Surgery is often the primary treatment used for testicular cancer. Dr. Jerman, can you tell us about this treatment option?
Of course, Dr. Reynolds. During surgery to treat testicular cancer, one or both testicles may be removed from the scrotum through an incision in the groin. The spermatic cord that attaches the testicle to the body is cut and tied off to prevent the spread of cancer cells. This procedure is called a radical inguinal orchiectomy. It's important to note that if both testicles are removed, a man will no longer produce sperm and will not be able to have children.
Depending on the type and stage of cancer, some lymph nodes in the abdomen may also need to be removed. This can be combined with the removal of the testicle, or performed at a later time, depending on the particular circumstances. This procedure, called retroperitoneal lymph node dissection, can be a major operation because a large incision is often required to remove the lymph nodes.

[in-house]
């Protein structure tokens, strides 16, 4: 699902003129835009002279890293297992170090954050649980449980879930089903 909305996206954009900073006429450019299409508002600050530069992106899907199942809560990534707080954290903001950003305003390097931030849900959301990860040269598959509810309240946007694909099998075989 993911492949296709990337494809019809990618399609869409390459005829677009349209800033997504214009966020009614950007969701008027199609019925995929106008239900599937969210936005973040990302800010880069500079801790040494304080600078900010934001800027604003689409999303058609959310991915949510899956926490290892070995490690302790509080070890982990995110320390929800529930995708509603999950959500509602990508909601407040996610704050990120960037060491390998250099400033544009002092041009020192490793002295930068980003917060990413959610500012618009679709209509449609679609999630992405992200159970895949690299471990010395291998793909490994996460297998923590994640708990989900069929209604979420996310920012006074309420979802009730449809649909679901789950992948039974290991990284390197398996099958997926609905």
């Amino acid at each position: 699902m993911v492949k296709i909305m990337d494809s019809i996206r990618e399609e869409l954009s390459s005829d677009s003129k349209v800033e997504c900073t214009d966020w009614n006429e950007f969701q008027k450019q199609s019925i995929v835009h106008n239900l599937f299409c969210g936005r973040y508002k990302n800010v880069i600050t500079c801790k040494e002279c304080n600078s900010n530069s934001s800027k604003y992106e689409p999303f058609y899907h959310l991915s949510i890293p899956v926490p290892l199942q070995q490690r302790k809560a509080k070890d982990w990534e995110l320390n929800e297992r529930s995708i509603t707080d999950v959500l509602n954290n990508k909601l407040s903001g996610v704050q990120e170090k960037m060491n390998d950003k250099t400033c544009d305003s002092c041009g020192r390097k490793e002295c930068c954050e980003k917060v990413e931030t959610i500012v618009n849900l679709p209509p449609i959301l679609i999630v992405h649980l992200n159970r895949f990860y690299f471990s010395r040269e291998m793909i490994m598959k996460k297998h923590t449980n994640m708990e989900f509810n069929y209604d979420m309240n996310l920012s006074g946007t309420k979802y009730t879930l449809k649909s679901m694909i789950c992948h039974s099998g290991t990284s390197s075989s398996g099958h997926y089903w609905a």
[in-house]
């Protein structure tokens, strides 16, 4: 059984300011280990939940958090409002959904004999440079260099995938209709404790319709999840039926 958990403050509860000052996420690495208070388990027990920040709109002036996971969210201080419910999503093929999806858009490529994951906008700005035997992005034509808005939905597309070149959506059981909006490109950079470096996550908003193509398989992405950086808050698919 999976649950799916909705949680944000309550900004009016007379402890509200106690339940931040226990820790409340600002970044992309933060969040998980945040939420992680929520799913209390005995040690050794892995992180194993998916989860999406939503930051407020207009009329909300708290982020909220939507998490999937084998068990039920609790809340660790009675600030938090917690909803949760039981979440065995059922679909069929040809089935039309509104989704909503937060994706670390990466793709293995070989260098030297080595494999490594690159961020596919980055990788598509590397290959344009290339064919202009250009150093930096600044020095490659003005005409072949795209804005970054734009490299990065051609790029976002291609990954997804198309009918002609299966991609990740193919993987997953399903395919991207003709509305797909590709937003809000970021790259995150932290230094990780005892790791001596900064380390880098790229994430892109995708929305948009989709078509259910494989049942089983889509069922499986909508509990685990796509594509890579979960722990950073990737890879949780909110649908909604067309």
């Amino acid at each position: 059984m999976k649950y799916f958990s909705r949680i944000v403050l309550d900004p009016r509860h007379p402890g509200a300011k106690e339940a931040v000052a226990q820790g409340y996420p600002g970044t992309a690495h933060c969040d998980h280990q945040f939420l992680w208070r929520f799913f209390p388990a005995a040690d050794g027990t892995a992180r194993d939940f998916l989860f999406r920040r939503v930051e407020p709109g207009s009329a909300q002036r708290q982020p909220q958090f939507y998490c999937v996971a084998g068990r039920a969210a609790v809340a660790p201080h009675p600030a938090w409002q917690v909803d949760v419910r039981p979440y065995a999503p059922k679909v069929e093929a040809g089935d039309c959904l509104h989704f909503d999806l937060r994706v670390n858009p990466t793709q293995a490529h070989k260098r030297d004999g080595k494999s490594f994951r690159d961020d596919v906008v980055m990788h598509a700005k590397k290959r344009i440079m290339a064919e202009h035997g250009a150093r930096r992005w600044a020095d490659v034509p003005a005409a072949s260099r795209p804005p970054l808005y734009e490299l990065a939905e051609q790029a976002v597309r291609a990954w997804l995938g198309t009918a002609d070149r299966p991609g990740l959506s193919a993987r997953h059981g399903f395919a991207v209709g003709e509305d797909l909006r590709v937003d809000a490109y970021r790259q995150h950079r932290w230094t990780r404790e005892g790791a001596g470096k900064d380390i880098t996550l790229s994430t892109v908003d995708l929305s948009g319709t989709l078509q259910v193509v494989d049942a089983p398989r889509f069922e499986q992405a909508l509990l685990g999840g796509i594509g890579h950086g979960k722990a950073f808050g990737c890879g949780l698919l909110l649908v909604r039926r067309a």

To preserve fertility, a type of retroperitoneal lymph node surgery called nerve-sparing surgery may be recommended. The goal of nerve-sparing surgery is to preserve the nerves to allow for normal ejaculation.
In some cases, lymph nodes can be removed through smaller incisions in the abdomen by using a narrow lighted tube called a laparoscope.